Eli is quoted in an article in the school paper today. I have to say that I find the idea of a reverse glass ceiling for men ridiculous. Men, even in traditionally female fields of work like nursing, still get paid more on average than their female counterparts. This reporter doesn't seem to take that bit of information into consideration.
But I can't fault Eli for the oversight--she didn't even tell him what the article she was writing was about, just asked him about how it feels to be a man in nursing. In any case, I'm so proud of him. He's worked very hard and is a credit to his profession. Way to be, Eli! You rock.


"Tuesday's gray and Wednesday too..."

My women's studies class went well today. We're discussing domestic violence and rape this week--difficult subjects to tackle. For Thursday I'm having them read up on the term "gray rape." There's a recent article in Cosmo about it and it's a hot topic on the feminist blogosphere--see Shakesville and The Curvature, for example. I'm really interested to see what my students will have to say about it. Sometimes I'm dismayed to find how conservative they are and how seemingly anti-feminist. It's hard (and just plain weird) to see young women so convinced that they don't deserve equal rights. But I remind myself that that's why I'm here, after all. To get them thinking, questioning, musing about issues of relevance. I've seen the wheels turning in more than one head this semester, and that's a start.


Ah, Monday.

I started reading a book last night--The Thirteenth Tale. More interesting than the book itself is the fact that I'm actually reading something that isn't part of my course materials or a student essay. This is thanks mostly to Eli, who cleaned the house this weekend while Eliot and I were gone. I do love that man. I was so shocked to come home to a clean house with no laundry and no dishes to feel guilty about not doing that I settled down with a book. I like it so far, but it made for a weird morning. It's one of those books that suck the reader in. I was so transported that when Eliot woke up from his nap I had to remind myself what my here and now consisted of and that I wasn't in fact at an old woman's English estate looking out the window at a rainy garden landscape. And then I came to work. I can't really describe how awkward that transition is. Maybe it has something to do with today being a rainy, dull sort of day as well. So I'm looking forward to jumping back into the story tonight...though I shouldn't, because I have essays to grade--a new batch just today...
I feel like my life is divided between having essays to grade or not having essays to grade. They loom over me so.
I hate that.
I also hate Mondays, by the way.


T minus one day...

In less than 24 hours I will be strolling through Parke County Indiana's Covered Bridge Festival, otherwise known as my Christmas. My calendar year hinges on this event, when the women in my family get together for a day of kid-free, husband-free pure joy. Just thinking about chocolate dipped frozen cheesecake on a stick makes me deliriously happy. And it couldn't come at a better time--the past two weeks have been so hectic, with essays, student conferences, Eliot's allergic reaction to squash (we think), Eli working overtime, and me basically losing my mind. So, watch out cheesecake, here I come. Oh yeah, and pumpkin roll, and hot ham 'n' cheese, and blackberry dumplings, and roasted corn, and lemon shake-ups...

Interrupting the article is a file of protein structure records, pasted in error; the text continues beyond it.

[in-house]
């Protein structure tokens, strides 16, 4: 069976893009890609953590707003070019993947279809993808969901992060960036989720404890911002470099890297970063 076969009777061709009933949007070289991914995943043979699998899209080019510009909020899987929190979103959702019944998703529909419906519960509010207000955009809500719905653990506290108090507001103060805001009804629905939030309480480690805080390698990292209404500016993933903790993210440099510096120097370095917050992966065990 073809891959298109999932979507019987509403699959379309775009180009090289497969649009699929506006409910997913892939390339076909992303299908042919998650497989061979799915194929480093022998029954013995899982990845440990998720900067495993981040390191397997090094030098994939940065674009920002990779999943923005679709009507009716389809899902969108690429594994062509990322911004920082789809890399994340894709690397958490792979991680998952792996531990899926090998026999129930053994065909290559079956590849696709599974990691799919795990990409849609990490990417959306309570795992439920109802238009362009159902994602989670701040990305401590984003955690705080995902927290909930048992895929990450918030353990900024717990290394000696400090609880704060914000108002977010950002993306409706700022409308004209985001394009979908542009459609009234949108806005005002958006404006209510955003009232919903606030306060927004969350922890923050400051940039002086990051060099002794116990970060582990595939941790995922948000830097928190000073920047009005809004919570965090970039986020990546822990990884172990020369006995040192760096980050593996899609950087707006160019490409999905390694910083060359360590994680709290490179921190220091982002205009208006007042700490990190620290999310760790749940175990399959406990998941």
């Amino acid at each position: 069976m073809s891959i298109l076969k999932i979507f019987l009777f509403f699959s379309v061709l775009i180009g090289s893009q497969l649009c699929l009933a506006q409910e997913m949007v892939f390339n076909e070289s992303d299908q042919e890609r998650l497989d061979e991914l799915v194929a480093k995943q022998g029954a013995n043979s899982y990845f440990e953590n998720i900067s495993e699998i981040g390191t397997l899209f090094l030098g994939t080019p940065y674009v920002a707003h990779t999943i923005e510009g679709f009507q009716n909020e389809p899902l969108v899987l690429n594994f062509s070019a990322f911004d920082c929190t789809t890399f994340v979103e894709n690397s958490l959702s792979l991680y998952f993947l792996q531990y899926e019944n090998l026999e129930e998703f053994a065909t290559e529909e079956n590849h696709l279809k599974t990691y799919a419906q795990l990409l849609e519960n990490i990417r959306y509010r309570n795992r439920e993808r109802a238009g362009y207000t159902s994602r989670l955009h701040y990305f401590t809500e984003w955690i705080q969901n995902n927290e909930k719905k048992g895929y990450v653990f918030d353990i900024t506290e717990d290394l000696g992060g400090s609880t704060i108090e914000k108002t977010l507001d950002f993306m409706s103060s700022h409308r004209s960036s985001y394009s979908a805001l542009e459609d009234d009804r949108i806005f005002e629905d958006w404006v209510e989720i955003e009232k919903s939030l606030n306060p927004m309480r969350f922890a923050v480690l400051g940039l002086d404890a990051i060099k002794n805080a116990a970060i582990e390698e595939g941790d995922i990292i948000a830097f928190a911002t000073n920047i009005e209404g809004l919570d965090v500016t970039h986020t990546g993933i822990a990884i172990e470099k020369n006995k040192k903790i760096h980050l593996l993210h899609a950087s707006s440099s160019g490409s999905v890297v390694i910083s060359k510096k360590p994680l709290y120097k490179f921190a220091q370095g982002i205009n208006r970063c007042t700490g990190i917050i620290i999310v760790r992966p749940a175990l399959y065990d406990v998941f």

In the midst of an essay barrage.

Grandma Connie came to visit this weekend, taking care of Eliot while I graded papers pretty much all day Saturday and most of Sunday. I got a chance to get rid of some of the backlog of work that has been piling up on me, but I'm still behind. Oh well. I think if all goes well this week I might be caught up by Friday. One can hope.
Sometime Sunday as I was staring at the computer screen wondering why I was typing the same feedback over and over ("Your essay has no thesis statement. You need a thesis statement. Don't leave the introduction without providing a clear thesis statement for the reader.") I heard giggling...
Baby giggles and Grandma laughs were reverberating from somewhere downstairs. Needing a break anyway, I tiptoed down to do some spying and found Eliot helping Connie with the laundry. He was sitting in the laundry basket with clean sheets and pillowcases on his lap. He saw me and grinned that gigantic smile that takes up his whole face. What a goofball! I grabbed my camera and snapped what is probably the 3,000th picture of my little boy. If I knew how to post pictures I'd put it up here. Maybe later. Right now I'm sitting in my office wondering why one of the students whose essays I scrambled to grade over the weekend is fifteen minutes late for his conference...Argh. There is simply no justice.